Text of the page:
The US Army Corp of Engineers has sent teams to hook up generators to hospitals and other critical infrastructure across the island. But it’s been a slow process. Just getting generators and fuel to the island was hard enough when the airport and major ports were shut down for days, says Gerardo Figueroa, a power systems technician with the US Army Corp of Engineers.
Over the weekend, Army Corp technicians helped get limited power to el Centro Médico, Puerto Rico’s largest public hospital, and fixed generators at a local water pumping station. They Army Corp is currently trying to install 60 industrial-strength generators to communities across the island on flatbed trucks, barges, and cranes. Getting information about what areas need the most help has been extremely difficult, said Figueroa, who spoke to Vox from San Juan Monday after getting limited cell phone reception.
“We haven’t responded to anything of this magnitude,” said Figueroa, who has about 21 workers focused on getting power to critical facilities. “We’ll be here until the power is back on, however long that takes.”
While the Army Corp’s work is essential, the division is not responsible for getting power restored to private homes. That will require much more federal action — and money. All the utility poles, wires, and transmission lines need to be shipped in. Then crews need to install them.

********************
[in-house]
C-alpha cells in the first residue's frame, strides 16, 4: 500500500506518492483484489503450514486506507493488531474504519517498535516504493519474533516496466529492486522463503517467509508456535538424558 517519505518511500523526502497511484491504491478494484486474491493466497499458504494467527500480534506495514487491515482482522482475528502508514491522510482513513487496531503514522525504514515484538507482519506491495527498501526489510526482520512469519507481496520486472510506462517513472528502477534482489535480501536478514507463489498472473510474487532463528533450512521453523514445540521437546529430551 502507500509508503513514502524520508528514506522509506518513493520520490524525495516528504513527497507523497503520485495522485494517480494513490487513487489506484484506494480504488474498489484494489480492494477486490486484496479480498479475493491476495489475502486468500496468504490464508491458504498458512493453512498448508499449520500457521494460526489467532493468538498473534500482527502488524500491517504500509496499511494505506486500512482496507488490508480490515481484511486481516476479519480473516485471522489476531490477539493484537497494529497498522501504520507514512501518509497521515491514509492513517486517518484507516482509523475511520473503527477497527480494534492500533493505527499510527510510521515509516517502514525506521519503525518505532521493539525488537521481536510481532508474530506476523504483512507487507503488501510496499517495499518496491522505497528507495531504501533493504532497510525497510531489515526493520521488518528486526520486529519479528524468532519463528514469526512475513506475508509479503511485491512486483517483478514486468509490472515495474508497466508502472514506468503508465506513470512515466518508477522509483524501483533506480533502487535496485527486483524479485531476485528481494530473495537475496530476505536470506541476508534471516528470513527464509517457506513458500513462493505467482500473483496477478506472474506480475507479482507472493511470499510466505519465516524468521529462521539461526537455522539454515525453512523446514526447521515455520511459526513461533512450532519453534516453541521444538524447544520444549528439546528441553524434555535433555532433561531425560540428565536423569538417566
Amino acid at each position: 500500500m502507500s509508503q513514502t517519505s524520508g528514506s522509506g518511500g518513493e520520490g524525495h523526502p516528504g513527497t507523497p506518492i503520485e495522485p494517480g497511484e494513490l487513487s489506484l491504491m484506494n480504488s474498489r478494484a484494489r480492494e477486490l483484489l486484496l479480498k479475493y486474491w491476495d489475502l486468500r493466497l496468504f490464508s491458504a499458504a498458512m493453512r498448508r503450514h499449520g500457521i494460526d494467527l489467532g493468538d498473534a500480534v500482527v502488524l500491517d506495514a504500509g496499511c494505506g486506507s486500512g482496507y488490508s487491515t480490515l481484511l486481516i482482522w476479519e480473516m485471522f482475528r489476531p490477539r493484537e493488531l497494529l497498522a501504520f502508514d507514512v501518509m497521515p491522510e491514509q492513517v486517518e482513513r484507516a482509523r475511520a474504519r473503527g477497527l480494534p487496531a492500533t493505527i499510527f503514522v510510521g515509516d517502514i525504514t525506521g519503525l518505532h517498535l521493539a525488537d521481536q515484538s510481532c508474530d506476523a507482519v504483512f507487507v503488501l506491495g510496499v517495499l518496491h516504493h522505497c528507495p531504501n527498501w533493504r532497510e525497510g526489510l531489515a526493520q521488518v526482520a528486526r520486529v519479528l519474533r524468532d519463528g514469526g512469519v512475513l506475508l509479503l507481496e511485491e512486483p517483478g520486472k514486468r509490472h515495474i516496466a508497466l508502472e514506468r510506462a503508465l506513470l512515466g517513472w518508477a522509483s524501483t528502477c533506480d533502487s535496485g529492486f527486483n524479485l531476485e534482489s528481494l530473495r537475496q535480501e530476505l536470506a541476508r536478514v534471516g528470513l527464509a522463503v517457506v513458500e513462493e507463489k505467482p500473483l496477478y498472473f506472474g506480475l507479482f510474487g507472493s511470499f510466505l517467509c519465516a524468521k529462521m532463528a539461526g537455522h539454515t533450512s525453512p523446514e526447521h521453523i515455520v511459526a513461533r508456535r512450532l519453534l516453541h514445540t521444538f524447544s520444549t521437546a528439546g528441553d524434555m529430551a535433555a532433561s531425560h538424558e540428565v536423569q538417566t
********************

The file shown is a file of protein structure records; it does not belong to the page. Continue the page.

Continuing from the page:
The governor of New York, Andrew Cuomo, traveled to the island with about a dozen workers from the state’s public utility company. The head of the New York Public Power Authority said they are in “triage” mode on the island, and are trying to help the local utility company get federal help.
“They are US citizens,” said Gil Quiniones, the CEO of NYPA. “In time of need, especially in this situation of widespread destruction, we hope federal government will step up also.”
Without extra money, Puerto Rico will stay in the dark. Trump needs to push Congress to get it.
Trump is blaming Puerto Rico for its own problems
Not only is Trump barely doing enough for Puerto Rico, he’s essentially argued that Puerto Rico is at fault — and responsible for its problems. In a harsh series of tweets Monday evening, Trump felt compelled to mention the island’s financial problems.